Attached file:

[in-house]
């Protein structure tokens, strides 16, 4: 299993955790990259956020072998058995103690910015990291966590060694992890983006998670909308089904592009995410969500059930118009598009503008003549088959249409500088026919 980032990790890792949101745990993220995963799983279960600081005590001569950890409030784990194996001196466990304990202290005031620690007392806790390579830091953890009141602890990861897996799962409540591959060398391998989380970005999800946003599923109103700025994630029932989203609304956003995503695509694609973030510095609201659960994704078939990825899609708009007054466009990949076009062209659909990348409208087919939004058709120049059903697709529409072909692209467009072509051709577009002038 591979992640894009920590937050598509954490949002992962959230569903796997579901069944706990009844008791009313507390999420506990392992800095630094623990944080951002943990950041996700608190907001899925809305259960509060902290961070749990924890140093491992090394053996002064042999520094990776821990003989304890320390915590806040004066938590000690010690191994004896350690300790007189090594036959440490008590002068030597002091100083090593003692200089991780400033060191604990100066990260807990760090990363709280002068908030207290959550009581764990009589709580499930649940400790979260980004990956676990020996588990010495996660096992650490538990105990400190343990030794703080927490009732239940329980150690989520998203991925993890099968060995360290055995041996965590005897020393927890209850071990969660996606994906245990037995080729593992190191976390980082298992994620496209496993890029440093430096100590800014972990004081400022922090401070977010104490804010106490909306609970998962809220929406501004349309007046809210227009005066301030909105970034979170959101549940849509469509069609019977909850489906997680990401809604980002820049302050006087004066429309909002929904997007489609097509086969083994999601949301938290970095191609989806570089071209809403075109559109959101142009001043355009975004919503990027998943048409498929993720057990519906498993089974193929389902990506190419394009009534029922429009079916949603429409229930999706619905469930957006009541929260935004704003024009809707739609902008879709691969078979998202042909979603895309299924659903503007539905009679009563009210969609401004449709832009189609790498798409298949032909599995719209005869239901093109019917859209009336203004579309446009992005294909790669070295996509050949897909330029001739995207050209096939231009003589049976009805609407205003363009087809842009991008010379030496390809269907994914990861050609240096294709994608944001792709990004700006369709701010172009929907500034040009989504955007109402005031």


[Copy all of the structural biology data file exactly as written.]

[in-house]
């Protein structure tokens, strides 16, 4: 299993955790990259956020072998058995103690910015990291966590060694992890983006998670909308089904592009995410969500059930118009598009503008003549088959249409500088026919 980032990790890792949101745990993220995963799983279960600081005590001569950890409030784990194996001196466990304990202290005031620690007392806790390579830091953890009141602890990861897996799962409540591959060398391998989380970005999800946003599923109103700025994630029932989203609304956003995503695509694609973030510095609201659960994704078939990825899609708009007054466009990949076009062209659909990348409208087919939004058709120049059903697709529409072909692209467009072509051709577009002038 591979992640894009920590937050598509954490949002992962959230569903796997579901069944706990009844008791009313507390999420506990392992800095630094623990944080951002943990950041996700608190907001899925809305259960509060902290961070749990924890140093491992090394053996002064042999520094990776821990003989304890320390915590806040004066938590000690010690191994004896350690300790007189090594036959440490008590002068030597002091100083090593003692200089991780400033060191604990100066990260807990760090990363709280002068908030207290959550009581764990009589709580499930649940400790979260980004990956676990020996588990010495996660096992650490538990105990400190343990030794703080927490009732239940329980150690989520998203991925993890099968060995360290055995041996965590005897020393927890209850071990969660996606994906245990037995080729593992190191976390980082298992994620496209496993890029440093430096100590800014972990004081400022922090401070977010104490804010106490909306609970998962809220929406501004349309007046809210227009005066301030909105970034979170959101549940849509469509069609019977909850489906997680990401809604980002820049302050006087004066429309909002929904997007489609097509086969083994999601949301938290970095191609989806570089071209809403075109559109959101142009001043355009975004919503990027998943048409498929993720057990519906498993089974193929389902990506190419394009009534029922429009079916949603429409229930999706619905469930957006009541929260935004704003024009809707739609902008879709691969078979998202042909979603895309299924659903503007539905009679009563009210969609401004449709832009189609790498798409298949032909599995719209005869239901093109019917859209009336203004579309446009992005294909790669070295996509050949897909330029001739995207050209096939231009003589049976009805609407205003363009087809842009991008010379030496390809269907994914990861050609240096294709994608944001792709990004700006369709701010172009929907500034040009989504955007109402005031």